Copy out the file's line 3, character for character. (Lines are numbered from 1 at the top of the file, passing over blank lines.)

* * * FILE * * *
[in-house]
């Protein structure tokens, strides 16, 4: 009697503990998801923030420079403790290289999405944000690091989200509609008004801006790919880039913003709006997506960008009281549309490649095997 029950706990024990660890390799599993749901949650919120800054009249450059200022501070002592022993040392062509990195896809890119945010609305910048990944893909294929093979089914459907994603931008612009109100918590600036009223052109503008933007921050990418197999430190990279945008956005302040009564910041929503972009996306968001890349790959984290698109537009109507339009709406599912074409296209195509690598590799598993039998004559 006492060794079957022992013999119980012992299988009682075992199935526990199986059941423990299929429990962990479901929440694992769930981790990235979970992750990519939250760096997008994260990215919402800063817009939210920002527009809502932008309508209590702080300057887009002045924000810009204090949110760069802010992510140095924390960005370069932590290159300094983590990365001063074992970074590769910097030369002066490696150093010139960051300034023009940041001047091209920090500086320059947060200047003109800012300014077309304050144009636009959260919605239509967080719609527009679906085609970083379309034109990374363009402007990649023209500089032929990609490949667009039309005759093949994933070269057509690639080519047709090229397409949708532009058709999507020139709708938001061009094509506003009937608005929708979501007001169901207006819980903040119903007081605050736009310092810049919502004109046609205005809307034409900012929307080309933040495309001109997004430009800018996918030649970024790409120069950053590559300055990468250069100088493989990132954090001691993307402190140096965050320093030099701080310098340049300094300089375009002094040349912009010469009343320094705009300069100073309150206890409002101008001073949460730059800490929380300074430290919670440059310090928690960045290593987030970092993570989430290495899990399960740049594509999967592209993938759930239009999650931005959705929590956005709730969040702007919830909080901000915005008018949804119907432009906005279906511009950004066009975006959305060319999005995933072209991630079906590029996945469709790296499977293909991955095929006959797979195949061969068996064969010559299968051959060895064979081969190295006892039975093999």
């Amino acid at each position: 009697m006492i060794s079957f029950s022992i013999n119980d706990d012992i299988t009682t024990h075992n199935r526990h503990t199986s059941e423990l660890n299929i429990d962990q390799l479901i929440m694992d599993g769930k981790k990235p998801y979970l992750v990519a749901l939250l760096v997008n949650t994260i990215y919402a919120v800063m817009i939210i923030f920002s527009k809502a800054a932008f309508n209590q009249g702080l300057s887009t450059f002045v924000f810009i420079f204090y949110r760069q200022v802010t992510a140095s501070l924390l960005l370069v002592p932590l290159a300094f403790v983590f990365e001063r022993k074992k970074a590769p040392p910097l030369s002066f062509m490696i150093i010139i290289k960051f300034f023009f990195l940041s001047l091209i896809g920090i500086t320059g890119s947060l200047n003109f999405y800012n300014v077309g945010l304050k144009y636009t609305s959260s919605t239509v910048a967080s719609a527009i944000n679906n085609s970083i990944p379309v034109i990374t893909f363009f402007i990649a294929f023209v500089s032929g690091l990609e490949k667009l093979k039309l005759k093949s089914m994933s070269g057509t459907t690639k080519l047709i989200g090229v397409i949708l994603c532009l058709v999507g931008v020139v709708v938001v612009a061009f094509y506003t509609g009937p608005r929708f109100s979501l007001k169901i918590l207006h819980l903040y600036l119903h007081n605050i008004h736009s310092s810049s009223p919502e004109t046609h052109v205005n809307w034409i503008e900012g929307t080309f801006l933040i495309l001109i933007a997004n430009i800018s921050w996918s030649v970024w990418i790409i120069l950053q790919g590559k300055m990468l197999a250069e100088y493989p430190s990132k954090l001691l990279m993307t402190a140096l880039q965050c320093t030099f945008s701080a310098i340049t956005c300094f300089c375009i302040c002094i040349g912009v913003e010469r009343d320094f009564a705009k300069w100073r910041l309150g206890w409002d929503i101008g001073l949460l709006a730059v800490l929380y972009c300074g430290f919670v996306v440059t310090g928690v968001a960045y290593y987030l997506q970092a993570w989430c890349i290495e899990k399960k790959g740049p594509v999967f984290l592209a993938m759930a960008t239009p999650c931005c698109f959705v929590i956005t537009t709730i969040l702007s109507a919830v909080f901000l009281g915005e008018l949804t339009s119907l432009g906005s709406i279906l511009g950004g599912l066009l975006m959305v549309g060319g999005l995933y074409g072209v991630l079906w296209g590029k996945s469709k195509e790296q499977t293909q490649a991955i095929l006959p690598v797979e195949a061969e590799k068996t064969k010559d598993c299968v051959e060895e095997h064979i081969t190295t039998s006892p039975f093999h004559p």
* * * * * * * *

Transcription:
């Amino acid at each position: 009697m006492i060794s079957f029950s022992i013999n119980d706990d012992i299988t009682t024990h075992n199935r526990h503990t199986s059941e423990l660890n299929i429990d962990q390799l479901i929440m694992d599993g769930k981790k990235p998801y979970l992750v990519a749901l939250l760096v997008n949650t994260i990215y919402a919120v800063m817009i939210i923030f920002s527009k809502a800054a932008f309508n209590q009249g702080l300057s887009t450059f002045v924000f810009i420079f204090y949110r760069q200022v802010t992510a140095s501070l924390l960005l370069v002592p932590l290159a300094f403790v983590f990365e001063r022993k074992k970074a590769p040392p910097l030369s002066f062509m490696i150093i010139i290289k960051f300034f023009f990195l940041s001047l091209i896809g920090i500086t320059g890119s947060l200047n003109f999405y800012n300014v077309g945010l304050k144009y636009t609305s959260s919605t239509v910048a967080s719609a527009i944000n679906n085609s970083i990944p379309v034109i990374t893909f363009f402007i990649a294929f023209v500089s032929g690091l990609e490949k667009l093979k039309l005759k093949s089914m994933s070269g057509t459907t690639k080519l047709i989200g090229v397409i949708l994603c532009l058709v999507g931008v020139v709708v938001v612009a061009f094509y506003t509609g009937p608005r929708f109100s979501l007001k169901i918590l207006h819980l903040y600036l119903h007081n605050i008004h736009s310092s810049s009223p919502e004109t046609h052109v205005n809307w034409i503008e900012g929307t080309f801006l933040i495309l001109i933007a997004n430009i800018s921050w996918s030649v970024w990418i790409i120069l950053q790919g590559k300055m990468l197999a250069e100088y493989p430190s990132k954090l001691l990279m993307t402190a140096l880039q965050c320093t030099f945008s701080a310098i340049t956005c300094f300089c375009i302040c002094i040349g912009v913003e010469r009343d320094f009564a705009k300069w100073r910041l309150g206890w409002d929503i101008g001073l949460l709006a730059v800490l929380y972009c300074g430290f919670v996306v440059t310090g928690v968001a960045y290593y987030l997506q970092a993570w989430c890349i290495e899990k399960k790959g740049p594509v999967f984290l592209a993938m759930a960008t239009p999650c931005c698109f959705v929590i956005t537009t709730i969040l702007s109507a919830v909080f901000l009281g915005e008018l949804t339009s119907l432009g906005s709406i279906l511009g950004g599912l066009l975006m959305v549309g060319g999005l995933y074409g072209v991630l079906w296209g590029k996945s469709k195509e790296q499977t293909q490649a991955i095929l006959p690598v797979e195949a061969e590799k068996t064969k010559d598993c299968v051959e060895e095997h064979i081969t190295t039998s006892p039975f093999h004559p």